According to the preferred manner of producing the improved belt joint for an abrasive belt, the fingers 10 are died or out out of a strip of abrasive cloth. One end of the belt is then placed upon a plate on a grinding table being positioned by pins proecting from the plate which engage the bottoms of the spaces or notches between ad 'jacent fingers. The plate is then reciprocated on the table carrying the fingers transversely back and forth beneath an emery wheel which grinds off the abrasive from the surface of the tapered ends and shanks of the fingers without removing it from the widened bases. The other end of the belt is then similarly treated leaving the belt and fingersas shown in'Figure 1. The ends of the belt are then brought into a contiguous position and fingers l0 interlocked. The end end portions of the belt are then tacked or otherwise secured to a supporting frame 20 having a wire mesh 22 as a supporting surface. The surfaces of the fingers 10 from which the abrasive has ben removed and also the back of the belt are first provided with a priming coating of glue or similar adhesive and the frame 20 and belt are thereafterhung up to dry for several hours. After the priming coating has dried, a second or thicker coating of adhesive is applied to the surfaces of the'fingers and to the back of the belt and-the frame and belt are positioned between the jaws 9.6 of a press, (see Fig. 3). A. knurled plate 28 is interposed between the upper j awof thepress and the back of the belt, the belt being supported at the joint by the wire mesh 22, and the belt joint is then subjected to sufficient pressure to firmly impress or force the fibres of the fingers down into the interstices of the fabric of the back of the belt to eifec't an actual mechanical 1 gripping between the fingers and the belt. I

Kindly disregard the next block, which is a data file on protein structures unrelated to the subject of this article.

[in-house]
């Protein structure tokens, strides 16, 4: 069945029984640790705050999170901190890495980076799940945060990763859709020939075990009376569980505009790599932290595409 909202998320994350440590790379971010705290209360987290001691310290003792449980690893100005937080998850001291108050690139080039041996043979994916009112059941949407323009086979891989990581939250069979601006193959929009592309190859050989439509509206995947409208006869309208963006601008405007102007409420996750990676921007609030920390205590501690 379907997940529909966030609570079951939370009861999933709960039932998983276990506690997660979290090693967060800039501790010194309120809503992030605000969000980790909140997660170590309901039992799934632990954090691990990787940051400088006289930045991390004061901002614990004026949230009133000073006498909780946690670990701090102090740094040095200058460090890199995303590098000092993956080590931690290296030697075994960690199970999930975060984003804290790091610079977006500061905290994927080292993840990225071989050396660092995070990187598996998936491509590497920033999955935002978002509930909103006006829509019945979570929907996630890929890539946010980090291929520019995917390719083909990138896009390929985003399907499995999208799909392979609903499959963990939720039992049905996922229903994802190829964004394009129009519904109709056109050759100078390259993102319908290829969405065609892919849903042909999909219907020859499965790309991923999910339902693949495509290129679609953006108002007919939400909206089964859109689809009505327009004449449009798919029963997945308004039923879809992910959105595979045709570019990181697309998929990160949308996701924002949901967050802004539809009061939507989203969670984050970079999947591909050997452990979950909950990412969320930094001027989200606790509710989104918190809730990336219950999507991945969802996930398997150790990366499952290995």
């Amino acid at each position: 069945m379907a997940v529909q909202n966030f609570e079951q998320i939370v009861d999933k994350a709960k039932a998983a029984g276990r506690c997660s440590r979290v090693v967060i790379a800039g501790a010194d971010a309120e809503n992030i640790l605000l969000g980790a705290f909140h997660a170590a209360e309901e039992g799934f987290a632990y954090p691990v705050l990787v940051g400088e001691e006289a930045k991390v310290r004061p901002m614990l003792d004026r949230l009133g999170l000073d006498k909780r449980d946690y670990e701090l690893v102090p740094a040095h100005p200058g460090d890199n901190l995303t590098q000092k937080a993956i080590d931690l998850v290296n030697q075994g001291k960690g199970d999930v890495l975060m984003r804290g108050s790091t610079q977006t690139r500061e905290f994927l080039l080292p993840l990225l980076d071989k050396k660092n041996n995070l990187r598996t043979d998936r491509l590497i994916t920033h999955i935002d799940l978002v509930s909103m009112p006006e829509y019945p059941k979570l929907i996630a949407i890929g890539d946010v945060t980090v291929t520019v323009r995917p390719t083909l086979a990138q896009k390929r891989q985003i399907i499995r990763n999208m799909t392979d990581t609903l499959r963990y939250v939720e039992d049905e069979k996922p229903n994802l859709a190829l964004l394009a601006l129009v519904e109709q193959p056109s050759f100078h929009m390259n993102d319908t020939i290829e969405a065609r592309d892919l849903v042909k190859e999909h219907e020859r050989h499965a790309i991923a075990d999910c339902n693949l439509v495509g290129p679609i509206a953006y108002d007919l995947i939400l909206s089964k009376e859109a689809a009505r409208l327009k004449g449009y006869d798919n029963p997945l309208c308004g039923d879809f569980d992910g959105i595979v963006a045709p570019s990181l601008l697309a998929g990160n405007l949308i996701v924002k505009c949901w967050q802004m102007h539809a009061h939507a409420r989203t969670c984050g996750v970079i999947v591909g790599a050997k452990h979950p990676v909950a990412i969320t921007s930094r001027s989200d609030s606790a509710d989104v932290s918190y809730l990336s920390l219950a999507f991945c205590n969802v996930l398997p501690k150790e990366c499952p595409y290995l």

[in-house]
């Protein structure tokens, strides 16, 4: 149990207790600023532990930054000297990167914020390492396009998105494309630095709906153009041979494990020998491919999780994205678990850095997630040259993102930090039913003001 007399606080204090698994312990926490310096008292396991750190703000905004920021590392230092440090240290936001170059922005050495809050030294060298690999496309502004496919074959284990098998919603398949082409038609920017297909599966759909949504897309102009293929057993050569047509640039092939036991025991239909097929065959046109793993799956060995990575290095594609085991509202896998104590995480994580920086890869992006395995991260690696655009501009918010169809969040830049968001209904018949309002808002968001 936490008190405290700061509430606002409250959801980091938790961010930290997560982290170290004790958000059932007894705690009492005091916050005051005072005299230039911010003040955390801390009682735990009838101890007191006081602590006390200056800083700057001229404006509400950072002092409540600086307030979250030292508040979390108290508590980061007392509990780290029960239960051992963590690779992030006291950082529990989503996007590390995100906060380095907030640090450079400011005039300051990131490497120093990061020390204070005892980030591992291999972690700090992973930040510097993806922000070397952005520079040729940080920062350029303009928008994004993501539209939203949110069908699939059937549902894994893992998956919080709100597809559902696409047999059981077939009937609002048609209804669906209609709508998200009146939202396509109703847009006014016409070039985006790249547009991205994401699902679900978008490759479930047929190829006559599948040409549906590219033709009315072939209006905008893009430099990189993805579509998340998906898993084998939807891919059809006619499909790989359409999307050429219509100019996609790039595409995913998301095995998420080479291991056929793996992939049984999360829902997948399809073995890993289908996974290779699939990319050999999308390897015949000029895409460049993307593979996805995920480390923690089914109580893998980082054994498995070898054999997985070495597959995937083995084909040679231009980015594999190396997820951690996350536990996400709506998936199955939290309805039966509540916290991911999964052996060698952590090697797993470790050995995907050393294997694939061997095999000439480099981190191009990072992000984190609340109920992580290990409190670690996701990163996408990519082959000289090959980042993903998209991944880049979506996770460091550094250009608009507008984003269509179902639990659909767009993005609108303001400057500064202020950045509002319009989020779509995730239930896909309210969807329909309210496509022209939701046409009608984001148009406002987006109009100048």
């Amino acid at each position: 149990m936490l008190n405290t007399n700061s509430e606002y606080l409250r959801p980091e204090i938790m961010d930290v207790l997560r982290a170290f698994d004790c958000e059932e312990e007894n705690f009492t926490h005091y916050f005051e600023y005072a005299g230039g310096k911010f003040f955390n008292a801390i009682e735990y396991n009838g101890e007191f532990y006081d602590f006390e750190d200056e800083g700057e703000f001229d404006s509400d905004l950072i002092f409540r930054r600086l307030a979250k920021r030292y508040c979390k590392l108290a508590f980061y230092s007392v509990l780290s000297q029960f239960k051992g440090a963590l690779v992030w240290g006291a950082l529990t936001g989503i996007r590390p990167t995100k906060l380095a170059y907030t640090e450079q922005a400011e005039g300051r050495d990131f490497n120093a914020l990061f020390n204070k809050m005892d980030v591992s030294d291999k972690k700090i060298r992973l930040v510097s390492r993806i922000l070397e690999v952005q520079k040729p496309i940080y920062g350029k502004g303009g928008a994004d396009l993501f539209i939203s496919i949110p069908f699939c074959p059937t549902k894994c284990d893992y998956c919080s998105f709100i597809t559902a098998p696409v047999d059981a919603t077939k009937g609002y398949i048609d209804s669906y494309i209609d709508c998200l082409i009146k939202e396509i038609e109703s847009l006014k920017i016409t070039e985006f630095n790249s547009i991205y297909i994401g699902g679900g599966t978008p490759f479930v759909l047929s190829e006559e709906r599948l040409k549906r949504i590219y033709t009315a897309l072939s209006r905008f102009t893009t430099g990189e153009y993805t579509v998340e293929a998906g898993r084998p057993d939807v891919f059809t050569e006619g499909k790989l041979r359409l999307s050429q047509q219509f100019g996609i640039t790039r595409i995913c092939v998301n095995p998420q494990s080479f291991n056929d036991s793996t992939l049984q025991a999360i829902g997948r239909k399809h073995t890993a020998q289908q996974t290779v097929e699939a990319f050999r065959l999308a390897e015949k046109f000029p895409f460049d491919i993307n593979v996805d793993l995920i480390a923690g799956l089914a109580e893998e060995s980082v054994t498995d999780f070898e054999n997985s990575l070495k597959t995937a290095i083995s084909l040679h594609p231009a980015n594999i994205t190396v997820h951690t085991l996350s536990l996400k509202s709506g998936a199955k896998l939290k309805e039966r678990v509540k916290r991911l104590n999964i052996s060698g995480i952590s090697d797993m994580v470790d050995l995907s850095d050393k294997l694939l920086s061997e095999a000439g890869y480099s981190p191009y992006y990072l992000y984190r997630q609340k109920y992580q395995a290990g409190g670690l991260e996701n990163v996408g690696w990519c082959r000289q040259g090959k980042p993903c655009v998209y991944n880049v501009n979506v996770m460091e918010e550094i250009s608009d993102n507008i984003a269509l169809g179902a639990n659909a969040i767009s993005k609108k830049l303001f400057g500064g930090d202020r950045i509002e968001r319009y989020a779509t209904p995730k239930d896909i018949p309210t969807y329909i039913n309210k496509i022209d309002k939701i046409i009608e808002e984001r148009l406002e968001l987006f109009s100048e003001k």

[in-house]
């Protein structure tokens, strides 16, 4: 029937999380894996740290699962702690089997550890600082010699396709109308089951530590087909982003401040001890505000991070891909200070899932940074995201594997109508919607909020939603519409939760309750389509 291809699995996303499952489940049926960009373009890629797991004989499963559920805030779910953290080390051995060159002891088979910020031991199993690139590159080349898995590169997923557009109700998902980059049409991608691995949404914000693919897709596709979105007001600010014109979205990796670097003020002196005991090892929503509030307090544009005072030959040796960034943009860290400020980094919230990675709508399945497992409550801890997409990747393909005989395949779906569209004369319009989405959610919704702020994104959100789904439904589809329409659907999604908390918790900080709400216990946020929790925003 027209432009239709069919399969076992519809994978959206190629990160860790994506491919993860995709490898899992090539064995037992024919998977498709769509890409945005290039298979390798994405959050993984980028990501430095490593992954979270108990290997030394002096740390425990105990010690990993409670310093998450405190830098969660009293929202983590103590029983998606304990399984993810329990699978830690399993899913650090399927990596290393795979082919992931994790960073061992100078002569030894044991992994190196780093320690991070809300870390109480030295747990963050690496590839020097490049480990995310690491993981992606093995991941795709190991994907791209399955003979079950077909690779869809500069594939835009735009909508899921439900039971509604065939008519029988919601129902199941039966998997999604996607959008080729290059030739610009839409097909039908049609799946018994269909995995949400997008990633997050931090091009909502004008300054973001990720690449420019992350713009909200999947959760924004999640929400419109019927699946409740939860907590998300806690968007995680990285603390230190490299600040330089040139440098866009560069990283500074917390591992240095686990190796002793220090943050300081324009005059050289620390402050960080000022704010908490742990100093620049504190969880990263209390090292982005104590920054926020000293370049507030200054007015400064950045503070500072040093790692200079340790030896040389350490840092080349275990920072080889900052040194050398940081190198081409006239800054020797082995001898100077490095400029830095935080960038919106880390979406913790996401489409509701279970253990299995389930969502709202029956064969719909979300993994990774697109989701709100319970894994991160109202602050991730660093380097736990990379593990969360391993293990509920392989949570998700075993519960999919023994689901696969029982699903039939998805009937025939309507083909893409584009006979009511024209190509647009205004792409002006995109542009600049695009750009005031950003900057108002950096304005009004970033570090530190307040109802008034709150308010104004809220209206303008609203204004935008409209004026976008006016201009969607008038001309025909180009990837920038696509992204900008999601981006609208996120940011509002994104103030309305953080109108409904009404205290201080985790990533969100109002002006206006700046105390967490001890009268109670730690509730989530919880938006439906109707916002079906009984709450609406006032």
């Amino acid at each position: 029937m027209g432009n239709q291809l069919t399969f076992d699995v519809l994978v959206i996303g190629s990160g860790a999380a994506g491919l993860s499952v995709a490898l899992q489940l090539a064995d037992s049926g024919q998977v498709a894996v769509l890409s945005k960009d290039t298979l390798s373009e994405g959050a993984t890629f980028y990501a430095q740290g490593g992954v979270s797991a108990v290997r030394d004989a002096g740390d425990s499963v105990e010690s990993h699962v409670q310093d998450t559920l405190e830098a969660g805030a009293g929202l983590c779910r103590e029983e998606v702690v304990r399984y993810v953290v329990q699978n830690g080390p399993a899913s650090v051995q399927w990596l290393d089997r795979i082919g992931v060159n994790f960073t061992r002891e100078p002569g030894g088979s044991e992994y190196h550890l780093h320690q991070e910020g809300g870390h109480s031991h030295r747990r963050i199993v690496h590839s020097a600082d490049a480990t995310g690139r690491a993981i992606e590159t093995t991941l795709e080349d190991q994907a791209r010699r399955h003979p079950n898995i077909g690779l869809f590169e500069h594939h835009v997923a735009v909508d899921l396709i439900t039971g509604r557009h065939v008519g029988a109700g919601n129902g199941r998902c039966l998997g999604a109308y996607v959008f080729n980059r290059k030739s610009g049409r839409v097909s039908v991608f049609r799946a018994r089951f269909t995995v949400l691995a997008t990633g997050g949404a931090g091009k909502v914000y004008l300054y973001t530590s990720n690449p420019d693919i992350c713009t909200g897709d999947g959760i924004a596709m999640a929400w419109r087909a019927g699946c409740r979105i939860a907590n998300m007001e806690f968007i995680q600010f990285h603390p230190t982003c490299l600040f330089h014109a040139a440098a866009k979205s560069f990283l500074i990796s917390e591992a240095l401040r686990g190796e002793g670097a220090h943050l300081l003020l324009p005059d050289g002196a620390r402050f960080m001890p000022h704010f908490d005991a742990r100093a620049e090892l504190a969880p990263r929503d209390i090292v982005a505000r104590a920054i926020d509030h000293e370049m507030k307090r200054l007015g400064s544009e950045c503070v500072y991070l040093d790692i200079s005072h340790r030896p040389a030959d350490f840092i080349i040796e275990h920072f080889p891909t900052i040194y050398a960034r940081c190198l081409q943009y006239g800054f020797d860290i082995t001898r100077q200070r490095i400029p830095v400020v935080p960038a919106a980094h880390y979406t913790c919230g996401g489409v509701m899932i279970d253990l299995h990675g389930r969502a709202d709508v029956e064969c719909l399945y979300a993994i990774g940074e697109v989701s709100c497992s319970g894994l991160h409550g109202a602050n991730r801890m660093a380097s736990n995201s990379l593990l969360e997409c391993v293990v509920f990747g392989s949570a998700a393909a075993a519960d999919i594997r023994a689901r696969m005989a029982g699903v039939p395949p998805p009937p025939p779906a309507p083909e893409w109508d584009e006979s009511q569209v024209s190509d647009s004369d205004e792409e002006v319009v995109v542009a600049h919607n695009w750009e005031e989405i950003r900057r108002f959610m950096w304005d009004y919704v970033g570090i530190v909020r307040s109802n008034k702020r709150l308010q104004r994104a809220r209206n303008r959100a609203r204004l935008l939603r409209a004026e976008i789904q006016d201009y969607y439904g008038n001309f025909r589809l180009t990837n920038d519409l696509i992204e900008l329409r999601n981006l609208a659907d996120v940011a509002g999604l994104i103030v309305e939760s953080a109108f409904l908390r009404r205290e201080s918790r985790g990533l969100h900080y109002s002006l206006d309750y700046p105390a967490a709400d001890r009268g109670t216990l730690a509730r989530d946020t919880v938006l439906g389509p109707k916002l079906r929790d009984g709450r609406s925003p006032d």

desirable. The belt joint is permitted to reseveral hours until dry. I The belt is then;

ready for use.

rLbelt joint formed in accordance with the present inventionhas no break or interruption extending continuously across the belt. The unground bases on opposite ends of the belt meet at their edges or corners leaving only small bare areas between the bases of the fingers, which areas are separated from one another and are arranged in staggered relation so that for all practical purposes a continuous abrasive surface at the joint is secured. 7

While the invention has been illustrated and described in its preferred form, it is to be understood that it may be embodied in other forms within the scope of the following claims.

1. A belt joint for abrasive belts comprising interlocking fingers upon contiguous ends thereof, from which fingersthe abrasive has been removed,leaving the original adhesive, the fingers being overlapped upon and adhesively secured to the back of the abrasive belt. V